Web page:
This is an English Aynsley (one of the Staffordshire companies) footed pedestal comport. The date is circa 1890 to 1910.
Aynsley produced a series of high quality plates, with cobalt rims, and where the center was artist hand painted with a significant world famous landscape scene. Producing a cobalt glaze is labor intensive as cobalt requires multiple firings, and so the production loss during the firing process is high, making the cost of production high. Therefore the cobalt pieces are used only for the highest quality production and the final consumer was typically quite wealthy.
This piece is a comport, not a plate, though it matches the plates that were produced with the famous landscapes. The function was most likely to hold the dainty pastries or petit sandwiches for an afternoon tea. It is 2 5/8" high and 9 3/8" wide.
The landscape scene, entirely hand painted by the artist, is the Lake of Killarney, and is noted as such on the underside and there is also noted the word "Inmisfallen." The artist's signature of R. J. Keeling is on the bottom right of the painted landscape, and I provide a close-up photo of the signature. There are three lakes of Killarney. Inmisfallen is an island in Lough Leane, one of the three lakes. I believe this means the artist painted a view of Lough Leane from the island. It is a magnificent painting, and extremely well executed. The landscape around the lake is craggy with rocks and stunted trees. There is a boat with people on the lake and in the distance is a stone structure on the edge of the water.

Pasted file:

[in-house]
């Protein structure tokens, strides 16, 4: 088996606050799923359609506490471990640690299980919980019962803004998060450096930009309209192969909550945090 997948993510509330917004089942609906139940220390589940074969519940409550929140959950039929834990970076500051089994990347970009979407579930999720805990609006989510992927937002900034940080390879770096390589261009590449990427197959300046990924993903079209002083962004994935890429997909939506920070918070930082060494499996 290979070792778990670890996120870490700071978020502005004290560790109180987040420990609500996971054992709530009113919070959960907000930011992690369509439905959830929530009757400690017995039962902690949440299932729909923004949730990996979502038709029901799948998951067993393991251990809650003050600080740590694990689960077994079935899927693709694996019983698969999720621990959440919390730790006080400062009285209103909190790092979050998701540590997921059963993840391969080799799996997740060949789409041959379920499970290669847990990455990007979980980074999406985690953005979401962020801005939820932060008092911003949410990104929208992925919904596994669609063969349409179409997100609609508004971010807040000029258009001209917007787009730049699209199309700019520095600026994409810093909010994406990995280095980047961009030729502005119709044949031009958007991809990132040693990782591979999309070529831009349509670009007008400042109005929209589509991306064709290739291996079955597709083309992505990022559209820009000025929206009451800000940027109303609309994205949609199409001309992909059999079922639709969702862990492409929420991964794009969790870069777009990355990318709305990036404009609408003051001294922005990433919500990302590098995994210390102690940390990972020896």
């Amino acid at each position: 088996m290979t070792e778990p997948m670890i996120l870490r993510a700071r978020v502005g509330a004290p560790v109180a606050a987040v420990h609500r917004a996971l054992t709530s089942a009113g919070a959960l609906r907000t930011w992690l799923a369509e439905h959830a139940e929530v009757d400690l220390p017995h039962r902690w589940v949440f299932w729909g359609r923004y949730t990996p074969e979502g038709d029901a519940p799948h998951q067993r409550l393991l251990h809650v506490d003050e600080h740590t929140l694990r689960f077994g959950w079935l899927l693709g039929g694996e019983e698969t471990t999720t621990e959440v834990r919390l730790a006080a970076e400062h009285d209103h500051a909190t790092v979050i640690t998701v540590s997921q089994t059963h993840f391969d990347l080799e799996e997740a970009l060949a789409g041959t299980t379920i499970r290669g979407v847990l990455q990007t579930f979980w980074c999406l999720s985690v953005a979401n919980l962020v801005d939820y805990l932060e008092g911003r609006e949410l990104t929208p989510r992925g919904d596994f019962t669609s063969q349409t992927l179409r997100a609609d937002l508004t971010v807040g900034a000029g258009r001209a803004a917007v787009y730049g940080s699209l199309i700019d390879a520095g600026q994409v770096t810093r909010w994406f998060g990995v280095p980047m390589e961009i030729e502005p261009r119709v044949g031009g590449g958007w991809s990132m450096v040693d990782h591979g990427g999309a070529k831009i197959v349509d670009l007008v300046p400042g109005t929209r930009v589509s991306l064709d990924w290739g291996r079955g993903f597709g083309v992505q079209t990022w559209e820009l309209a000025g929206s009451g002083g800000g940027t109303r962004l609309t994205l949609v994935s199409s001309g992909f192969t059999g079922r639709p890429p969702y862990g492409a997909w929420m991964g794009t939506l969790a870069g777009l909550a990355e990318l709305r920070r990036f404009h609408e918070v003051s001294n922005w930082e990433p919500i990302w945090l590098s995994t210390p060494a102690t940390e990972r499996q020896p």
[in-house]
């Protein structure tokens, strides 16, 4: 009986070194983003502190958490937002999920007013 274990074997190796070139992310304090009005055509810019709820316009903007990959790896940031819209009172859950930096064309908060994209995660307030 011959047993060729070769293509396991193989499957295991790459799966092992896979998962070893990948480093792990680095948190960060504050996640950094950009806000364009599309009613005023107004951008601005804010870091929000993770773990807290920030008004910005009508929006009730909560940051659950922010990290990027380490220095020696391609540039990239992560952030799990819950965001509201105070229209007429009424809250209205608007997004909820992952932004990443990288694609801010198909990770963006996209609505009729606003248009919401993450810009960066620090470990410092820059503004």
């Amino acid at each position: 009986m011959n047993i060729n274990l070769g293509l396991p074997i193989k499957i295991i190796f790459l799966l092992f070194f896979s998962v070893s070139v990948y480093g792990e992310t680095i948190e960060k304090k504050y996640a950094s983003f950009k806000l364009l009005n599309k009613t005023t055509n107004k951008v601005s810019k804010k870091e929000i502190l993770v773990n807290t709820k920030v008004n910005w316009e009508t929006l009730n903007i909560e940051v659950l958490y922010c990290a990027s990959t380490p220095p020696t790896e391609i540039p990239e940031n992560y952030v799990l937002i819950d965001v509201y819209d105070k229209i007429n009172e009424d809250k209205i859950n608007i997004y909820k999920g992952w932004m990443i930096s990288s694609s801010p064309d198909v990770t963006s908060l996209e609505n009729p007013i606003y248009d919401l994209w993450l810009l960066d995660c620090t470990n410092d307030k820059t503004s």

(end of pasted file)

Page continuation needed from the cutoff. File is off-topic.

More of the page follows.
The shape of the comport is scalloped, indenting inward at the rim. The cobalt glaze is on the rim and the foot of the pedestal. A cobalt glaze will always be seen with a lot of gold trim as the cobalt will bleed into the white glaze, and a band of gold covering the line between the two glazes will hide this bleed. Over the cobalt is a pattern of gold leaves. The edges are also trimmed in bright gleaming gold and there are additional gold bands around the pedestal.
There are no chips, nicks, crazing or wear to the gold.
The underside is not marked with Aynsley, however the collectors of these pieces can easily recognize the comport as being Aynsley as they are the company that made these pieces. Typically when the maker's mark is missing from Aynsley it means it is an earlier piece. The red overglaze mark is Inmisfallen Lake of Killarney, how Aynsley identified the landscape scenes on each piece they produced.